11. See 148–59 (“Long-Note Music in the Eighteenth Century”) and 164–69. These latter pages introduce—somewhat late in the text—the use of breve-length bars under the so-called “large” alla breve, as distinct from the prevailing “small” kind (which Praetorius sensibly termed the alla semibreve). Grant then spells out the options for understanding the big-boned version as either a simple or a “compounded” duple meter (effectively 2/1 or 4/2, corresponding to Scheibe’s and Marpurg’s interpretations). A Graun composition is seen to treat the large alla breve as a compounded meter by aligning subject entries and cadences interchangeably with the downbeat or midpoint of its measures.

12. By way of introducing the Quantz movement, Grant characterizes the bass as sidestepping contrapuntal rigor: “Another way of using basso continuo in an imitative movement is to remove it from the structure of imitation altogether” (163). And then: “the bass participates briefly in the imitation” (163, emphasis mine). However, the bass is not uninvolved in the imitative structure as the movement proceeds: it states the subject head in the relative minor at m. 61, and states the full subject in the tonic at m. 110 for what is the final entry.

13. Other theorists of special focus in this chapter are Agricola, Pisa, and Banchieri, with further significant mentions of Vicentino, Fludd, Mersenne, and Kircher.

14. The meter signatures of compositions and theorists’ examples that appear in this chapter include 3/1, 3, C3, ${\text{}}_{2}^{3}$, and ₵3.

15. As Grant puts it: “While a recent growth of scholarship on mensuration and proportion signs has helped to elucidate long-standing problems in the history of notation and questions of performance practice—particularly with regard to tempo—little scholarship exists that addresses the theories of meter and conceptions of the beat that were in place during the sixteenth and seventeenth centuries” (17; see 17n4 for the sizeable literature that Grant credits in this statement).

16. The composers are Haydn, Mozart, Beethoven, Rossini, Méhul, Boieldieu, and Spohr; the writers are Momigny, Weber, E. T. A. Hoffmann, and Fétis.

17. Consider, in another example of possible over-interpretation, Mozart’s second-act finale to Die Entführung aus dem Serail and the moment Blonde takes up ${\text{}}_{8}^{12}$ against the prevailing ₵ for a tirade against Pedrillo. Mozart may have shown, as Grant claims, that meter signatures were becoming notational conveniences to be mixed and matched (225), but, equally, he may have shown that meter’s inherent characterfulness persisted: different meters suited characters in (comic) dispute.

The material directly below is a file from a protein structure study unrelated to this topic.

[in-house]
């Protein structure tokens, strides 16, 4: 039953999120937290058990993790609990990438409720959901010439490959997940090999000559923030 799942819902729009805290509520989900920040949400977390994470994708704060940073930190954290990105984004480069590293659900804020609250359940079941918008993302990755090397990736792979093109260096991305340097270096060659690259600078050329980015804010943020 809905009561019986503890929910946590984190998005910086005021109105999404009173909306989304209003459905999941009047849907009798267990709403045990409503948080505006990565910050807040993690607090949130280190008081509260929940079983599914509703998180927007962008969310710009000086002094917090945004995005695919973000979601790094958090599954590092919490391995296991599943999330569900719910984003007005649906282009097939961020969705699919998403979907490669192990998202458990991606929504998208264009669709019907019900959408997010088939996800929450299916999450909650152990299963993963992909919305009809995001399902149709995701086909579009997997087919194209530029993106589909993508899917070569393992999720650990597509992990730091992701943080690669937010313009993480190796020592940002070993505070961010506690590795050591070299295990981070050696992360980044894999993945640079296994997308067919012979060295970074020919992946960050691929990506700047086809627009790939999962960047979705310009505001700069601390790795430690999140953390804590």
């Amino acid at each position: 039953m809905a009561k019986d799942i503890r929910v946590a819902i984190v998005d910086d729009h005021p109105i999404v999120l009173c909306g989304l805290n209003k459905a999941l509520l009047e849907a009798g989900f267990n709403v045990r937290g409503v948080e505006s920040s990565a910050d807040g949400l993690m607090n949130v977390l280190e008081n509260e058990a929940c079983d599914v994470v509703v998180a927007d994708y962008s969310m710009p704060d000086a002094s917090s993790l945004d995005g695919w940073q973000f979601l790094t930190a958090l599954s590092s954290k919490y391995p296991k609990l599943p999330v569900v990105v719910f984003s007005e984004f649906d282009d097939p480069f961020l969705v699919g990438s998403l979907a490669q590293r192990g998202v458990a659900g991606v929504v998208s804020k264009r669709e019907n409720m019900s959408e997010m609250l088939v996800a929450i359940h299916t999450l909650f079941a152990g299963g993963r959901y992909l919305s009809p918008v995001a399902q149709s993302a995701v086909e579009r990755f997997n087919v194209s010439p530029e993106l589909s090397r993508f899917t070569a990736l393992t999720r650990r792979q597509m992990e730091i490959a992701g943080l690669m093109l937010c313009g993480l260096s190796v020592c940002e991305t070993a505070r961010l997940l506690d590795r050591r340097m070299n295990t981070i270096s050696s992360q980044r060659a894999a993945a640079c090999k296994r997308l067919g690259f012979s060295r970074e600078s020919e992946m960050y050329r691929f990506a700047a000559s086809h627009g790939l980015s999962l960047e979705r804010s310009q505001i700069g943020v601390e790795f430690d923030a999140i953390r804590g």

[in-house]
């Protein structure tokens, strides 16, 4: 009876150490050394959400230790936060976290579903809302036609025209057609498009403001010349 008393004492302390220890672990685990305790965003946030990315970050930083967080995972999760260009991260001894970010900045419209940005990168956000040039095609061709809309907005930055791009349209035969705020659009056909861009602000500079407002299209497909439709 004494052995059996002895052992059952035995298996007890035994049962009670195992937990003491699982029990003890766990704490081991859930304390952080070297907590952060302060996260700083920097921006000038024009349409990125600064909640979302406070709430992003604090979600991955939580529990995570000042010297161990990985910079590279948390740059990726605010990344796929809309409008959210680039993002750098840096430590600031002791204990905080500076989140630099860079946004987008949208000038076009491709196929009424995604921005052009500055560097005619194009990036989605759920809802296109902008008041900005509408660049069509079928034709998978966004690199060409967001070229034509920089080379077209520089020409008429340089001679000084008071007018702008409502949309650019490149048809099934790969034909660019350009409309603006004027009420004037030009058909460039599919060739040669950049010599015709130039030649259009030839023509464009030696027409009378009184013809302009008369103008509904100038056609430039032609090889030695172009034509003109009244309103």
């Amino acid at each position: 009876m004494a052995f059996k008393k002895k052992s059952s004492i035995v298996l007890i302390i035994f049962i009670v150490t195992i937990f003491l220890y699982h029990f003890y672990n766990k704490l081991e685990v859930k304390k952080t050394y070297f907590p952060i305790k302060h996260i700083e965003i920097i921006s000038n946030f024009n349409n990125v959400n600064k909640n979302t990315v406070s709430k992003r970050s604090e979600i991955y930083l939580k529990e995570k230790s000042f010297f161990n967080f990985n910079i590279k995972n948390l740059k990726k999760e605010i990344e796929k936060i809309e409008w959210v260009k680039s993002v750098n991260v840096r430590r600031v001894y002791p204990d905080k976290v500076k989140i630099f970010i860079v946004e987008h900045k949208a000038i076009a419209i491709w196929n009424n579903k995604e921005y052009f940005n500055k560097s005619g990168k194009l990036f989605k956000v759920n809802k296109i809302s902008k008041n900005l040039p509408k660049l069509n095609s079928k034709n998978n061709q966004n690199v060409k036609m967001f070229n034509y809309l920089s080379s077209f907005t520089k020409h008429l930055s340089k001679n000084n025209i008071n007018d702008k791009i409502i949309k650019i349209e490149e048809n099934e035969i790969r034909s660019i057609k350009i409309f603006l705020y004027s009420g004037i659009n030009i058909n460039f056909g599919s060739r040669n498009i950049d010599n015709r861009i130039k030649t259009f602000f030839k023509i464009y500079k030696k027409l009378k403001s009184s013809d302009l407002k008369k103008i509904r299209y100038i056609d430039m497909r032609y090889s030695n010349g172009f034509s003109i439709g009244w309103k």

Grant’s monograph adds to the already strong representation of meter studies in the current series (Mirka 2009, Malin 2010). Chapters 4 and 6 address some of the same history as Mirka, but from a different angle.
This book stands alongside several important historical studies of meter to have appeared this century, including Boone 2000, Maurer Zenck 2000, Rothstein 2008 and 2011, Mirka 2009, McAuley 2013, and DeFord 2015. Grant’s own 2009 article is an earlier iteration of parts of chapters 4 and 5.
Grant himself refers to “twenty-first century understandings” (5); the suggestion that contemporary metric theory dates from ca. 1980 is mine.
Grant defines tempo giusto as “the idea that the meter signature, note values, and character of any piece can indicate its natural or ‘just’ tempo” (125).
More information on tempo giusto is available in David Fallows’s dictionary articles on “tempo giusto” and “Tempo and Expression Marks” in New Grove II and at Oxford Music Online (Grant cites these on 111n63 and 125n1).
In Grant’s account of this documentary or taxonomic impulse, Vion, Marpurg, Kirnberger, and Galeazzi receive top billing. The spotlight falls in part on their choices of musical illustration, whether Vion’s citation of contemporary musical excerpts, or Marpurg’s and Galeazzi’s custom-composed examples.
Details of this history include William Tans’ur’s idea for multiple pendulums to mark plural levels of subdivision, Diderot’s testimony that his contemporaries regretted not knowing at what speed Lully’s music should go, and the concern of Loulié for an earlier generation of Lully interpreters isolated in the French provinces.
Otherwise, I saw only minor alternatives to Grant’s reading or characterization of his sources. A translation from Johann Forkel cites the “hour hand” of a clock where “hour marks” seems more correct in a comparison to bar lines (“den Taktstrichen, gleichsam als Stundenweiser anzusehen,” 126n2), and a quotation from Rousseau is introduced so as to portray musicians’ anticipated neglect of the chronometer as Rousseau’s own dissatisfaction (133).
According to Grant, “Kirnberger’s theory found a way to accommodate the period’s multiple meters with the French simplification schemes” (117).